It is very common to seek the professional opinion and testimony of a counselor or therapist that is capable and qualified to perform child evaluations. The evaluator will study the behavior and emotions of the family relationships, and testify in court or at a deposition to explain his or her conclusions.
The members of the family should be aware of the differences between the distinctive roles of the counselor and the evaluator. The evaluator merely studies the family, where as the counselor not only evaluates, but in fact, is charged with the task of providing extensive advice.
An evaluation should never be sought without prior and full consent of both parties. Any subsequent evaluation should also be inclusive of both parents. The evaluation is to determine if a strong, happy, and healthy relationship exists between the child and the parent.
What to Expect from a Quality Custody Evaluation:
There should be a mutual agreement on both sides to have an evaluation conducted. To emphasize the importance of this decision, the
commitment should be backed by the signature of each person involved.
One side should never be observed and/or evaluated without the other one present, unless previously notified and authorized.
The child should be observed and evaluated on how he or she acts around each parent individually and collectively. The child may also be interviewed privately, but age and maturity always plays a vital role in this decision.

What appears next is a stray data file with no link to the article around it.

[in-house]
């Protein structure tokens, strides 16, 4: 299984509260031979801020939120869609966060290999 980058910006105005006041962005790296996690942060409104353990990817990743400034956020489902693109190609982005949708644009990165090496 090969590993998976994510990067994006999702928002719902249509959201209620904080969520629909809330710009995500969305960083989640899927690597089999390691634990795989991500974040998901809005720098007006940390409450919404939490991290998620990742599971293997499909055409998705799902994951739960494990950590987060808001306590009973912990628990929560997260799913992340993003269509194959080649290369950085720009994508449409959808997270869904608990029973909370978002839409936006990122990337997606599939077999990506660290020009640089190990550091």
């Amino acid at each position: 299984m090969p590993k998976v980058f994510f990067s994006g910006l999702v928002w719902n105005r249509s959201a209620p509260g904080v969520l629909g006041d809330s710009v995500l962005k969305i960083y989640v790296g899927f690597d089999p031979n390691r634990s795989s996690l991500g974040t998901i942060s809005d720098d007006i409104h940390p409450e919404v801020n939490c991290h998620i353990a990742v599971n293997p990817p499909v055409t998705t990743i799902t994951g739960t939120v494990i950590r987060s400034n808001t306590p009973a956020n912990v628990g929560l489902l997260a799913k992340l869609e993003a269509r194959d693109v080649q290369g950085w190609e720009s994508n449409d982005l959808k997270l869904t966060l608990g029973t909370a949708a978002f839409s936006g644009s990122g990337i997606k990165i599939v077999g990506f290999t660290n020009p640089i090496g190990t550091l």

The evaluator should visit the homes of each parent at a time which would best exemplify the typical family atmosphere. While this would not be a surprise visit, neither should it be coordinated or rehearsed. The child must be present at the residence for at least part of the visit.
The evaluator should inquire about contacting teachers, doctors, baby-sitters, or any other people who have had a fairly close relationship with the child. These people should be called and considered for an interview.
The evaluator should deliver reports to each party concurrently, and a session should be made available in which each parent can address any questions as well as receive information about the child and the family relationships.
New York: Child's Bill of Rights
The judicial system in each state considers numerous factors in arriving at a final and proper child custody arrangement. After reviewing all of these factors, the Wisconsin Supreme Court devised a guideline for a child's rights. These basic rights are upheld in all 50 states:
The right to:
A continuing relationship with both parents.
Be treated not as a piece of property, but as a human being recognized to have unique feelings, ideas, and desires consistent with that of an individual.
Continuing care and proper guidance from each parent.
Not to be unduly influenced by either parent to view the other parent differently.